After an injury-plagued 2018 produced a 3.10 ERA, he isn’t the sexiest name on the market. But at 31 years old there’s no reason he couldn’t post all-star numbers again throughout his career.
As another left-handed arm the team would be free to use Miller however they please, and Britton could even assume the ninth inning role in order to free Kapler up to use Seranthony and Miller however he pleases.
There seems to be mixed rumors on the teams desire to bring back Ramos.
While some people felt Ramos’ performance when healthy was enough for the team to bring him back, others suggest his injury history is enough for the Phillies to stay out of what appears to be a fair market ($10-12 million per year).
I’ve always belonged to the latter camp—that he won’t return—but circumstances have caused that to change, and I anticipate the same change of heart to happen in the front office.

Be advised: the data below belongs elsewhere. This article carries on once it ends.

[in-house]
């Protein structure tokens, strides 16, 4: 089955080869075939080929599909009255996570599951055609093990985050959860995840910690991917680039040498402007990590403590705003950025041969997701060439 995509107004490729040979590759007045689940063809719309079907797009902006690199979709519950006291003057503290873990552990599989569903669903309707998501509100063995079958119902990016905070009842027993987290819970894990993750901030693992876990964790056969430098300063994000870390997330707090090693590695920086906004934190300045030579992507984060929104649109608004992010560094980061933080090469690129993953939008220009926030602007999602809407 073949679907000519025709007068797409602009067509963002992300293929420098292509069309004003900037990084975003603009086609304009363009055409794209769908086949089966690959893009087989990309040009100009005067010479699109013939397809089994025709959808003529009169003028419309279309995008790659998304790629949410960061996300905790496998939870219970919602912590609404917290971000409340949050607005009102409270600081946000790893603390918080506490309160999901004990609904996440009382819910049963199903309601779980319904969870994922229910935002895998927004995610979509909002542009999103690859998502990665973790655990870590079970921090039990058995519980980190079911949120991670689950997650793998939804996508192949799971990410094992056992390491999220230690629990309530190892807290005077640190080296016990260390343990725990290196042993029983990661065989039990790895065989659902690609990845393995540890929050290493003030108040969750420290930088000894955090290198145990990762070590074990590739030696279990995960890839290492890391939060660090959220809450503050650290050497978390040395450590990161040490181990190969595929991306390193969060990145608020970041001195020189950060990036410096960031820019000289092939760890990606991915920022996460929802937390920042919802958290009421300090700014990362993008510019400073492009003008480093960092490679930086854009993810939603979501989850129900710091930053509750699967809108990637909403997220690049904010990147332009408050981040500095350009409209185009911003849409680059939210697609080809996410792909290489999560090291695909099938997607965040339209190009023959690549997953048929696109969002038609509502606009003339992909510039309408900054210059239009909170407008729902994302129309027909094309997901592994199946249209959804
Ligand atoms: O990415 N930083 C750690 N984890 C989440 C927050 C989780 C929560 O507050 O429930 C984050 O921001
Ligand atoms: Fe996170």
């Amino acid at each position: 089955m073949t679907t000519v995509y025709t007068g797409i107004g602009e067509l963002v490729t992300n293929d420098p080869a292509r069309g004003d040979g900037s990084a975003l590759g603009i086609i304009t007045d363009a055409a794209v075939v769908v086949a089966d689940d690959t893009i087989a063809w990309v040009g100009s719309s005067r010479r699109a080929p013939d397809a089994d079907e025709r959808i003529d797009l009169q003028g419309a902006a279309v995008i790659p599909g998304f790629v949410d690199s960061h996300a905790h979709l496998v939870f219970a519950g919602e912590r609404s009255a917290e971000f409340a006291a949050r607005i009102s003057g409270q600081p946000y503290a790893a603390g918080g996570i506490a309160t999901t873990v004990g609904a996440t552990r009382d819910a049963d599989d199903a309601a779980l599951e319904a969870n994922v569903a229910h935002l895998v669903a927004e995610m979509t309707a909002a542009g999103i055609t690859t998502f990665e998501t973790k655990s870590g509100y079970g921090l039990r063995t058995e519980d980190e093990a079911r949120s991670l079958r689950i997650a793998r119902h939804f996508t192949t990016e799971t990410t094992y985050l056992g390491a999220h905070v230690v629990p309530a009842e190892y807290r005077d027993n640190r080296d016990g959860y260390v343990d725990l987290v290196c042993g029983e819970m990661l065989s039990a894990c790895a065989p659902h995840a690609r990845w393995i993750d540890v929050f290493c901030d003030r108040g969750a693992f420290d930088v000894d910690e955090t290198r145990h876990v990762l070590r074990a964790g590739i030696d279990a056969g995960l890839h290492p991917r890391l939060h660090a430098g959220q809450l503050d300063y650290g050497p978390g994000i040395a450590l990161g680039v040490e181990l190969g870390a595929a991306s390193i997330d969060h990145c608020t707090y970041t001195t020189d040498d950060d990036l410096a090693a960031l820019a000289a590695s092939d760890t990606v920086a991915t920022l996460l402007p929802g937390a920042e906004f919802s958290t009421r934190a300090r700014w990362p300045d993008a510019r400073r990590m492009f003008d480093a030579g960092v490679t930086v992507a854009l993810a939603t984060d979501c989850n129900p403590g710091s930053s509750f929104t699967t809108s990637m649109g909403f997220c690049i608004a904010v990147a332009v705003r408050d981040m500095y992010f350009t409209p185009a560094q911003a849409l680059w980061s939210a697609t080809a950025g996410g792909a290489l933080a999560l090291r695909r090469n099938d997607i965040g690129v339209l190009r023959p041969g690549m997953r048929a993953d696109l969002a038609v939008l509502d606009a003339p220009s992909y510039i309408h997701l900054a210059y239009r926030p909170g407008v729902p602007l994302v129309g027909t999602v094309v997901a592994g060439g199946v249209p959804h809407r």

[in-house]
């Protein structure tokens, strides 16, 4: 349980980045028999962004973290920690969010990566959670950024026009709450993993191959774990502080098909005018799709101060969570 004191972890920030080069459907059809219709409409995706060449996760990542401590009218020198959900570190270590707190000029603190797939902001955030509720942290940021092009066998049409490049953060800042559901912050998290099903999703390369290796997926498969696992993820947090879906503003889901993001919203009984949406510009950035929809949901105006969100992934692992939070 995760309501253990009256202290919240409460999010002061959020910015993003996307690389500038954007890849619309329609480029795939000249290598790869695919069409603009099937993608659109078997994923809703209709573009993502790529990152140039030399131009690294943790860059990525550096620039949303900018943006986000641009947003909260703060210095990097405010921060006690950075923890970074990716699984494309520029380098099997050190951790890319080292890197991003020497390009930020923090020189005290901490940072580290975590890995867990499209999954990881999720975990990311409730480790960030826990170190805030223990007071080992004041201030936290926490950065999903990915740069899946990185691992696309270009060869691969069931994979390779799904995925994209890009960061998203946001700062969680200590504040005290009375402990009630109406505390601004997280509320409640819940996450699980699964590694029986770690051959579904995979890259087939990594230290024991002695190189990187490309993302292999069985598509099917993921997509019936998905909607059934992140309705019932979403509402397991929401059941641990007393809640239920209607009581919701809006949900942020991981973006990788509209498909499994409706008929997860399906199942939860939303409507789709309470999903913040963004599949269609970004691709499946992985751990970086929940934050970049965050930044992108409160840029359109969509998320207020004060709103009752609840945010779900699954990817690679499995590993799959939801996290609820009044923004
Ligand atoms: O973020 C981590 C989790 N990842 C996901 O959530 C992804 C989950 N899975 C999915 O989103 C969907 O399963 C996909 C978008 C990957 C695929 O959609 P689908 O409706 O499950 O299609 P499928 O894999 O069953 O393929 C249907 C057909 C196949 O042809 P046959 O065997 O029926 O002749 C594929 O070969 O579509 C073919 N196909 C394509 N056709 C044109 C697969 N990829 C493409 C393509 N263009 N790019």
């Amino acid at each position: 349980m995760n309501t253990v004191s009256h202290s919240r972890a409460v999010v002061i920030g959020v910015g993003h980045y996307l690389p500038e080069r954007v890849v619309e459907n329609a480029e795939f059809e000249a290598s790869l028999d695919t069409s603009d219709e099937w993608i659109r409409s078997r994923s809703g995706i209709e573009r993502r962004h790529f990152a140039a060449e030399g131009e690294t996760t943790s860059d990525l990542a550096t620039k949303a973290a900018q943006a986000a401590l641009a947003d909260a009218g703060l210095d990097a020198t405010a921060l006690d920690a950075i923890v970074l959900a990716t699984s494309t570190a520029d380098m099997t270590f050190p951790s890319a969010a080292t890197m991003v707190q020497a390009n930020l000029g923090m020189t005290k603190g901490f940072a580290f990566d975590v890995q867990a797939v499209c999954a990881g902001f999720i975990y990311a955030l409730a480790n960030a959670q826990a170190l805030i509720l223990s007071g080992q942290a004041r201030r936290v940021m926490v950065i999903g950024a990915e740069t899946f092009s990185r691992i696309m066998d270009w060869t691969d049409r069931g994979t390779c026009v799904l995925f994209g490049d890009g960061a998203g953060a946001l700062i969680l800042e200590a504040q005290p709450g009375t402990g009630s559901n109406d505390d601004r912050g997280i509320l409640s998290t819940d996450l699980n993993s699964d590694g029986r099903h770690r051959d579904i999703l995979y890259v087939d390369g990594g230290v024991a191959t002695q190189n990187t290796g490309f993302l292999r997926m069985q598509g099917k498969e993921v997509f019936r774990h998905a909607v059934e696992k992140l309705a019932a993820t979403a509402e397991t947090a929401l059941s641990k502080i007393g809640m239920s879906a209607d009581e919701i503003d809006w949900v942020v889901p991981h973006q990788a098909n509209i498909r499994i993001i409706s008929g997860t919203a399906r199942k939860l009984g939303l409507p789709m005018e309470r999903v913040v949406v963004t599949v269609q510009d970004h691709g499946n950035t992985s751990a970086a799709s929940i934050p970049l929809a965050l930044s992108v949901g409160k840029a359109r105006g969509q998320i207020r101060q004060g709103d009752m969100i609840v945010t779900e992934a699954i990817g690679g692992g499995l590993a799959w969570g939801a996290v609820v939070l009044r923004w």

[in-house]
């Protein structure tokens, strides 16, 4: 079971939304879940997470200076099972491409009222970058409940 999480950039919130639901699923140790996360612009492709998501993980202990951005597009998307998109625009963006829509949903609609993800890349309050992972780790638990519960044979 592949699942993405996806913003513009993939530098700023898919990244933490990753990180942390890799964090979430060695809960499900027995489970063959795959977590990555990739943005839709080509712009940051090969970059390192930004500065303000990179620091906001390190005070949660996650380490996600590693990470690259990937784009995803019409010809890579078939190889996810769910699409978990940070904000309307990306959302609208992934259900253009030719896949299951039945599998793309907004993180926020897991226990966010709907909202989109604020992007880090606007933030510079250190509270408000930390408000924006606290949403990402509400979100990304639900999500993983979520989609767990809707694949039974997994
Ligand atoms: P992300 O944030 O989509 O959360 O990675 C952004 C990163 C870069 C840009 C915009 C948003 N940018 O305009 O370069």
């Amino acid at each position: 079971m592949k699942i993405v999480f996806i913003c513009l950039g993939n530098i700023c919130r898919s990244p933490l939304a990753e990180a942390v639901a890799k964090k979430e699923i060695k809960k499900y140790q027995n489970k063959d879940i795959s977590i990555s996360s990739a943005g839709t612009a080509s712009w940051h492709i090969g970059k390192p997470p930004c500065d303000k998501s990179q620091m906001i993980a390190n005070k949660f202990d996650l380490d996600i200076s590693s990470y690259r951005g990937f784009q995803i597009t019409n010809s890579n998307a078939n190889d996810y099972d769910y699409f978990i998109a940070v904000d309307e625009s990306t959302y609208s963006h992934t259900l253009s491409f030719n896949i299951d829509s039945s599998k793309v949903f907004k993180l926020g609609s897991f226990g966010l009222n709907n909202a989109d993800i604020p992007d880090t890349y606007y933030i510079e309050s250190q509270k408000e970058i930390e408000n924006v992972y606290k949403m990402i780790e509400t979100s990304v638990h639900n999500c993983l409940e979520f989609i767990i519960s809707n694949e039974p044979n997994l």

With the team set at 1B, SS, presumably 2B, and OF (after adding Harper); 3B and catcher are the only avenues for improving offensive production. With Josh Donaldson already off the market, and Machado more likely to sign elsewhere, outside of a trade there are no more free agents at third who are an obvious upgrade from Maikel Franco.
Mike Moustakas—who has been linked to Philly since the trade deadline—provides a great clubhouse presence with a more proven track record. But his numbers last season were no better than Franco’s, and his best days are likely behind him. Franco stays.
This leaves catcher as the best opportunity to upgrade our offense merely as a product of circumstance. I think the fact that the team likes Alfaro means they should be more comfortable taking a gamble on an injury-prone slugger at a position where plate production has increased value.
Additionally, anyone who thinks a $40 million dollar contract is a deterrent to this front office hasn’t been paying attention. Not only are they willing to spend (perhaps recklessly) but they clearly have full confidence in their ability to shed bad contracts, as proved by their ability to unload Carlos Santana while also securing value in return (that trade was a huge win for Klentak).